The peroneus longus and peroneus brevis are two very important muscles in the leg, which become tendons in the ankle and attach to the bones in the foot. They are located behind the fibula bone on the outside of the ankle and course along the lateral side of the foot. These tendons have functionally important roles in the biomechanics of the foot and ankle. Particularly, these tendons function to increase stability at the ankle joint, which is very important for exercise or even for standard walking in patients who have recurrent ankle sprains. An ankle sprain can cause damage to the peroneal tendons by overstretching them. Severe ankle sprains can lead to permanent damage by causing tears of the lateral ankle ligaments and peroneal tendons, which leads to even more sprains or chronic ankle instability.
In patients with cavus (high-arch) feet (see section on cavus feet) who don’t experience severe sprains or ankle instability, the peroneal tendons, which serve to stabilize the ankle, may still become injured or overworked. As a person with a high arch tends to walk on the outside border of the foot, the peroneal tendons stabilize the foot to keep it from rolling outward and preventing ankle sprains. This can lead to soreness or painful spasm of the tendons and sometimes even tears. Often times, in order to appropriately repair peroneal tendon damage, the cavus shape of the foot must be addressed as well with realignment.
Peroneal tendon pathology can cause symptoms of weakness at the ankle, feelings of instability, recurrent ankle sprains, swelling or popping behind the fibula bone, or pain on the side of the ankle and the foot.
The peroneal tendons can be seen popping in and out the their groove behind the fibula bone which can cause pain.
Sometimes peroneal tendon issues will respond to conservative treatment. A brace or an insole to offload stress on the tendons can be beneficial. Some patients will find that the pain and swelling may respond to anti-inflammatory medications or ice therapy. Topical anti-inflammatories can also be used directly on the skin overlying the tendons to deliver a localized effect. Physical therapy may be useful to strengthen the tendons and decrease symptoms of ankle instability.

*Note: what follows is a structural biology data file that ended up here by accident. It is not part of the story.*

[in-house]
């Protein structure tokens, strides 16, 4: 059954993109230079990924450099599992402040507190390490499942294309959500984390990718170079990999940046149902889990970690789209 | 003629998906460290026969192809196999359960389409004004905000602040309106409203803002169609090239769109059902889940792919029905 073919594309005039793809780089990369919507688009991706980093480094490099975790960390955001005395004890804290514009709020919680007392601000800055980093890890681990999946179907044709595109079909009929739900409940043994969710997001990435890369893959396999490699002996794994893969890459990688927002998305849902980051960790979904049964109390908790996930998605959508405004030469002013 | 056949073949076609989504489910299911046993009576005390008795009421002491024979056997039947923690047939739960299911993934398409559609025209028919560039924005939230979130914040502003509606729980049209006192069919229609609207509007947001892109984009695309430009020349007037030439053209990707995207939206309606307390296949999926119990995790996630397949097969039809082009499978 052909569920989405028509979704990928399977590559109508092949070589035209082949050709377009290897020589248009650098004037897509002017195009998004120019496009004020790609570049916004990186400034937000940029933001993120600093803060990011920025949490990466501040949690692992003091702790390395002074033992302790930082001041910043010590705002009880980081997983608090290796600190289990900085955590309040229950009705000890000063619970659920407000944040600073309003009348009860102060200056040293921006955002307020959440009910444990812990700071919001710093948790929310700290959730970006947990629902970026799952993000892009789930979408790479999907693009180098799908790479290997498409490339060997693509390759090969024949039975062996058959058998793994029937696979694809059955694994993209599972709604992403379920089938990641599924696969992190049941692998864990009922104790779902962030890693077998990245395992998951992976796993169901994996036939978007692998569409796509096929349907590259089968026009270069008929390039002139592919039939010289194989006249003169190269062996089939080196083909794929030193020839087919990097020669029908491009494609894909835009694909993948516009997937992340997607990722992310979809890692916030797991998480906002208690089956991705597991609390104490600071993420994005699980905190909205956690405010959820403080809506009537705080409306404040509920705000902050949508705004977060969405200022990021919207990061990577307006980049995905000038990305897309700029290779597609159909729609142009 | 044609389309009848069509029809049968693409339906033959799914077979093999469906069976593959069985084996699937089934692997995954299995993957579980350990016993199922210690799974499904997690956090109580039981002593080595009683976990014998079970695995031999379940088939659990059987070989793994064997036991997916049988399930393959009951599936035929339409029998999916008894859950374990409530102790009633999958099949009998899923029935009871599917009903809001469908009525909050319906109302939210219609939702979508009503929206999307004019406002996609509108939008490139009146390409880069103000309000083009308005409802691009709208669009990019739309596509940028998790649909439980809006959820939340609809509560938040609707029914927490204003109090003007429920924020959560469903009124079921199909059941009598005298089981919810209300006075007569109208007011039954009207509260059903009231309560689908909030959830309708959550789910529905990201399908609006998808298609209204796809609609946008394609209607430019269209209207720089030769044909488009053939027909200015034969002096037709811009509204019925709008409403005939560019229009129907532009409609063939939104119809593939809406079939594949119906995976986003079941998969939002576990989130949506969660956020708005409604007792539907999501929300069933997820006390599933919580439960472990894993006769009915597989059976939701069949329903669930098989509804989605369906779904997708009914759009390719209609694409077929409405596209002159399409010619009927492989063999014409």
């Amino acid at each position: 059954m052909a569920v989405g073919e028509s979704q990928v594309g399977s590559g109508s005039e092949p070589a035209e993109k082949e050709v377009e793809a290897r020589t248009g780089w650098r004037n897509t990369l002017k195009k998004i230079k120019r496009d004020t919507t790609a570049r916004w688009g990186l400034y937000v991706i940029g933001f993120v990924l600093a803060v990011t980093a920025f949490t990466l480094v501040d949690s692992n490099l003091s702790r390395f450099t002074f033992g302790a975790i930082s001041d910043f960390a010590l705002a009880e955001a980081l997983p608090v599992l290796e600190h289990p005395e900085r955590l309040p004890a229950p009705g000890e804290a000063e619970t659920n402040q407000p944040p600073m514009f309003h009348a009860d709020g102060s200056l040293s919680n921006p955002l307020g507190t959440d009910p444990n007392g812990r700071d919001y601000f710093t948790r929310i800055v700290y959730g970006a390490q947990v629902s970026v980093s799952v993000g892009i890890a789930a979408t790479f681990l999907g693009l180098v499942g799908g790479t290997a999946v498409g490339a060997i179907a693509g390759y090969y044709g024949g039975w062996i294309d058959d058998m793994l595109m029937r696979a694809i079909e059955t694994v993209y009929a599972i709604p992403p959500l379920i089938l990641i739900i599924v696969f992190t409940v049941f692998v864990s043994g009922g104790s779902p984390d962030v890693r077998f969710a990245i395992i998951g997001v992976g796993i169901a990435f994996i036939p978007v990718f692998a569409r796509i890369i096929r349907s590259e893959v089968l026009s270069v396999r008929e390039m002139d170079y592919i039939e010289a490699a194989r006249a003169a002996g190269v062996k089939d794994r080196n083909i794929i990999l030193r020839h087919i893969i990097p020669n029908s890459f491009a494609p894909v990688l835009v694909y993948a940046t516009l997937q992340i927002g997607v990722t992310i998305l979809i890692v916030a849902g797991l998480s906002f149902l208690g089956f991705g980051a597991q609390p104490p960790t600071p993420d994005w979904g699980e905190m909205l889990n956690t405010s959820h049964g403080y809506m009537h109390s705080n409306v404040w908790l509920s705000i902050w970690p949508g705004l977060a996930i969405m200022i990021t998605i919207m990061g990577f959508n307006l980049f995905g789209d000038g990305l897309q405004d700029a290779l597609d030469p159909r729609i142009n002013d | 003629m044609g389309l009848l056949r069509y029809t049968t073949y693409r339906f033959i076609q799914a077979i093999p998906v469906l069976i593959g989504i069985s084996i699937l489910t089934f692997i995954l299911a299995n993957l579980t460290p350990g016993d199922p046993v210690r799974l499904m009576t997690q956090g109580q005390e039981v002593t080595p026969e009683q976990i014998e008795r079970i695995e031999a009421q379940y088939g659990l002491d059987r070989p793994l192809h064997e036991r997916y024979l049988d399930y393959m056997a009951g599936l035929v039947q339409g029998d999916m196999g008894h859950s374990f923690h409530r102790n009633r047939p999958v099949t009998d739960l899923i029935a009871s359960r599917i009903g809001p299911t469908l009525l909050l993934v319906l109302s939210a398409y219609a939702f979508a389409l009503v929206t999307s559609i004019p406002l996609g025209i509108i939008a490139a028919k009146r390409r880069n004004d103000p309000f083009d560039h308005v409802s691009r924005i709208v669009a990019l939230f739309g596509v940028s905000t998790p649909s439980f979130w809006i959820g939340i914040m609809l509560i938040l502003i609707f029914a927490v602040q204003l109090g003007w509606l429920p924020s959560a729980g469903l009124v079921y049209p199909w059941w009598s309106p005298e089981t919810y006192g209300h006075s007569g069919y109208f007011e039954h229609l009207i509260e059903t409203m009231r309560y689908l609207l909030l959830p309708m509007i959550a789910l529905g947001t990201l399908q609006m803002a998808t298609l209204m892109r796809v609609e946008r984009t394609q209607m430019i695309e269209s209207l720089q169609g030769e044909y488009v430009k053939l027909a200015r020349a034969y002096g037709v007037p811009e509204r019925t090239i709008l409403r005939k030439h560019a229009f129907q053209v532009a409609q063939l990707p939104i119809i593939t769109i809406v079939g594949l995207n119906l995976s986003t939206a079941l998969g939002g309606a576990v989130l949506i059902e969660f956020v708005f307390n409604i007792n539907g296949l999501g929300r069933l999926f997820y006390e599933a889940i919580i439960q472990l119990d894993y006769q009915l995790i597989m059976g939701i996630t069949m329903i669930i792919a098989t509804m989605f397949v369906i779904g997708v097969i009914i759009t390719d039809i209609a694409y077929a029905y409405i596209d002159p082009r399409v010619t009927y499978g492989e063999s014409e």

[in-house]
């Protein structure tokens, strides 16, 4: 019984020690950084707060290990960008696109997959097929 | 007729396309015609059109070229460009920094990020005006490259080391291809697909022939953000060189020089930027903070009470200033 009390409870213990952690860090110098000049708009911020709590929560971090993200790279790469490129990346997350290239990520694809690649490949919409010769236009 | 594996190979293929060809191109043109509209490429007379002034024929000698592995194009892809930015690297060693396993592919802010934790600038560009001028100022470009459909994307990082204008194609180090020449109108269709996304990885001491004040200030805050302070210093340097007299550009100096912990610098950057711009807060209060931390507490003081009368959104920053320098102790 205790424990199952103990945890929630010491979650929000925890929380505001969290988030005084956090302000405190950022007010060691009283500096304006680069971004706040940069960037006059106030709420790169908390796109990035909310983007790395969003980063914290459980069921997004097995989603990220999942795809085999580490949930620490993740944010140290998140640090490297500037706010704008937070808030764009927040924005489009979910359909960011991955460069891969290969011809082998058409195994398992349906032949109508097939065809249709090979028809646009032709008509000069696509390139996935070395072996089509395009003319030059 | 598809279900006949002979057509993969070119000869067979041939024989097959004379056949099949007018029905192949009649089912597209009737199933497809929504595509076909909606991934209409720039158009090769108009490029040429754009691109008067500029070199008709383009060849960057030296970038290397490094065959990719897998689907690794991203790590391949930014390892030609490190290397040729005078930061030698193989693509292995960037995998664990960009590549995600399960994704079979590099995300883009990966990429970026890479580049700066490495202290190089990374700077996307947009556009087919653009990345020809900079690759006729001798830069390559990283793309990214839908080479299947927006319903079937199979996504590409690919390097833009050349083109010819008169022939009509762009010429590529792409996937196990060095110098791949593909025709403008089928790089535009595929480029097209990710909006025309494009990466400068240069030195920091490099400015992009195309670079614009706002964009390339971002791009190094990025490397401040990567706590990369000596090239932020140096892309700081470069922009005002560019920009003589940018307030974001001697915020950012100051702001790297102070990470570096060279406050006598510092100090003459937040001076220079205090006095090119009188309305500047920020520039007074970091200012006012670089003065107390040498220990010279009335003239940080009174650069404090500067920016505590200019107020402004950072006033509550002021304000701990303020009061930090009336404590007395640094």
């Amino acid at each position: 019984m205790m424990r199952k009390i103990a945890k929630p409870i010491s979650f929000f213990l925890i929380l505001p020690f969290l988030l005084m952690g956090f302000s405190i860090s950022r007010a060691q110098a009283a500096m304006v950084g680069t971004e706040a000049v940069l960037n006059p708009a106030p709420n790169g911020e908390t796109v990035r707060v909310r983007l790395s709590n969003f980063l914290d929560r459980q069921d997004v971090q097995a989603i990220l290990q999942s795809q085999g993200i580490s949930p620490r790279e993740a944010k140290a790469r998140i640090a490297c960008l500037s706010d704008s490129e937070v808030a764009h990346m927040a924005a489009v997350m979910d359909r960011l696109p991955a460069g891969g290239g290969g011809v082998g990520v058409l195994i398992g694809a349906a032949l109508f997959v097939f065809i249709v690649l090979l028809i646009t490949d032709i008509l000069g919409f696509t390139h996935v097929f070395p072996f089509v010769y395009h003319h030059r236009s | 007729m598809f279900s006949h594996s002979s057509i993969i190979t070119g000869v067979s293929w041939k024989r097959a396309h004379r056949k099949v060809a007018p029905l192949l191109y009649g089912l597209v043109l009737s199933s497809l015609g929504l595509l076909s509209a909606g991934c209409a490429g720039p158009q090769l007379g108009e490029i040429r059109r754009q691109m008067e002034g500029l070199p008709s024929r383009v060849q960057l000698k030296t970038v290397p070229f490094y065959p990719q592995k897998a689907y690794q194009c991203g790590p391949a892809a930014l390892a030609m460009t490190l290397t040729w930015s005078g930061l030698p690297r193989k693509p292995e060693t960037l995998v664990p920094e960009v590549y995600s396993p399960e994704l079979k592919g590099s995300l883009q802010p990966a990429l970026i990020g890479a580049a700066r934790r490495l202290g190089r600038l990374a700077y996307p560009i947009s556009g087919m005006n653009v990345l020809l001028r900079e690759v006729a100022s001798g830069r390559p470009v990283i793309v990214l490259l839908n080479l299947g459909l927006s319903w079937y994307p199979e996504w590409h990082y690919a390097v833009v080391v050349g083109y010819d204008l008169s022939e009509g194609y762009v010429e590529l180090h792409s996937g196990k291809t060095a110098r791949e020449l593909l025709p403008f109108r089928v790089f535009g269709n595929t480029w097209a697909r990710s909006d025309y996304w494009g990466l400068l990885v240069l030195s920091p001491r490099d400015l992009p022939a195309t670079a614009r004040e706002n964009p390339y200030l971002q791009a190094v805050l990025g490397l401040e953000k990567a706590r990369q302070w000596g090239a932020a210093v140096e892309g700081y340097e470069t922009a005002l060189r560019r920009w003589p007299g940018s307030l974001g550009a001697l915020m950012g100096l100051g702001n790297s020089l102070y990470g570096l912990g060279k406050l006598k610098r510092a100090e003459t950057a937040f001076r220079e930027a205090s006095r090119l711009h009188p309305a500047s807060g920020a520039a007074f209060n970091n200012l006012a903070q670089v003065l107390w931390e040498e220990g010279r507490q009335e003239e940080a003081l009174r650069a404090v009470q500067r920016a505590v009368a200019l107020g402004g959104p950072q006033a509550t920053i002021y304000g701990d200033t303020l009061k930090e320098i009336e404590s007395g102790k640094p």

Tendon split tear into two halves followed by suture repair to restore shape and function
If conservative treatment fails to offer relief, then surgery may be beneficial. There are several different procedures to address peroneal tendon problems. Most of the time, the tendons can be saved and can be repaired primarily. Occasionally, one of the tendons may be so severely damaged that it must be connected to or transferred to the other tendon. In cases with severe tissue degeneration of both tendons, then a tendon transfer from another part of your foot, or an allograft tendon (tendon from a donor) reconstruction may beneficial. Other contributing foot problems may be addressed simultaneously, such as deepening the groove where the tendons course behind the fibula bone to decrease pressure on the tendons or help the tendons track appropriately. Patients with excessively high arches may be more prone to ankle sprains and recurrent peroneal tendon tears. In these patients, it may be recommended to correct the high arch (see cavus foot) to keep the problem from recurring.
tendon with synovitis (inflammatory tissue)
brevis tendon split in half with longus tendon in the middle of the tear
swollen diseased tendon
tendon with synovitis (inflammatory tissue)
The timing of recovery will depend on the findings at the time of surgery. The operation is generally done on an outpatient basis. Many patients choose to have a nerve block performed to help with postoperative pain control. Much of the time immediately after surgery is spent resting and elevating the leg to decrease pain and swelling. We generally recommend you keep your leg elevated as much as possible during the first week after surgery. The ankle is usually immobilized for 2-6 weeks to promote healing. Sometimes, it is important not to put weight on the ankle, and using crutches or a rolling knee scooter can help with mobilization. You will be discharged home in a splint and then we will see you in office to check your incision around two weeks. Typically, at 4-6 weeks following surgery patients can start weigh-bearing in a walking boot. Patients wear the boot for about 4-6 weeks as they transition back to weight bearing and begin range of motion exercises. Physical therapy can be an important component of the recovery from peroneal tendon surgery, and is usually commenced at 3-6 weeks.
Peroneal Tendons with inflammation and synovitis